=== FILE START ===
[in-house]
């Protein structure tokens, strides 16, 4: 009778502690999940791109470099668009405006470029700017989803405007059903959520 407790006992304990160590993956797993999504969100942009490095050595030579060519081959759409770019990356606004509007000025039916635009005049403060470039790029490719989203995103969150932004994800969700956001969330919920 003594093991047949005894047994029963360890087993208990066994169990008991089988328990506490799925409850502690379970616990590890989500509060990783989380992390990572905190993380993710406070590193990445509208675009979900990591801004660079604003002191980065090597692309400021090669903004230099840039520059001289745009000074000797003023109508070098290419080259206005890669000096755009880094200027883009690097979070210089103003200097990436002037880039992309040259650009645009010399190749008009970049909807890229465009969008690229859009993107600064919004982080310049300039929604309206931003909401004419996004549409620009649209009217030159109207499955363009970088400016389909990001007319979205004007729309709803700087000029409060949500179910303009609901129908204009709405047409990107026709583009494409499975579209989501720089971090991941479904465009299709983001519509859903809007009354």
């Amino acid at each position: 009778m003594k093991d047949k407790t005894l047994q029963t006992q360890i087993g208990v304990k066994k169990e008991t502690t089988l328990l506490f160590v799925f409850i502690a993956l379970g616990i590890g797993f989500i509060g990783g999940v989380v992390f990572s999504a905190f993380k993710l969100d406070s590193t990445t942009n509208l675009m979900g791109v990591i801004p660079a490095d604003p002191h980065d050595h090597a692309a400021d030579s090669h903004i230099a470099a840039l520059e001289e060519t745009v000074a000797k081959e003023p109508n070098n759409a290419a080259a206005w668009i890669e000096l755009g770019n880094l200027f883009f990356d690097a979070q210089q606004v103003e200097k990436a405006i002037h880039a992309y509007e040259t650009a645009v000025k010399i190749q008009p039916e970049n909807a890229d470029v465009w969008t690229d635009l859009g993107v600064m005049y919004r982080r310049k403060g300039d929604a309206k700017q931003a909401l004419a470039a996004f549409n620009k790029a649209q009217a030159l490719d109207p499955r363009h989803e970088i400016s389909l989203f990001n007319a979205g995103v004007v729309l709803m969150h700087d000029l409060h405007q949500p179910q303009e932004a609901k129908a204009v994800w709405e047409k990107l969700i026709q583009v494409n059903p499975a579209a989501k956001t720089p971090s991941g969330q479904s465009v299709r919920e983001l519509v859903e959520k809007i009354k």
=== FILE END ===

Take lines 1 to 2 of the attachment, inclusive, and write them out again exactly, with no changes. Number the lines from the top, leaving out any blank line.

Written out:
[in-house]
């Protein structure tokens, strides 16, 4: 009778502690999940791109470099668009405006470029700017989803405007059903959520 407790006992304990160590993956797993999504969100942009490095050595030579060519081959759409770019990356606004509007000025039916635009005049403060470039790029490719989203995103969150932004994800969700956001969330919920 003594093991047949005894047994029963360890087993208990066994169990008991089988328990506490799925409850502690379970616990590890989500509060990783989380992390990572905190993380993710406070590193990445509208675009979900990591801004660079604003002191980065090597692309400021090669903004230099840039520059001289745009000074000797003023109508070098290419080259206005890669000096755009880094200027883009690097979070210089103003200097990436002037880039992309040259650009645009010399190749008009970049909807890229465009969008690229859009993107600064919004982080310049300039929604309206931003909401004419996004549409620009649209009217030159109207499955363009970088400016389909990001007319979205004007729309709803700087000029409060949500179910303009609901129908204009709405047409990107026709583009494409499975579209989501720089971090991941479904465009299709983001519509859903809007009354």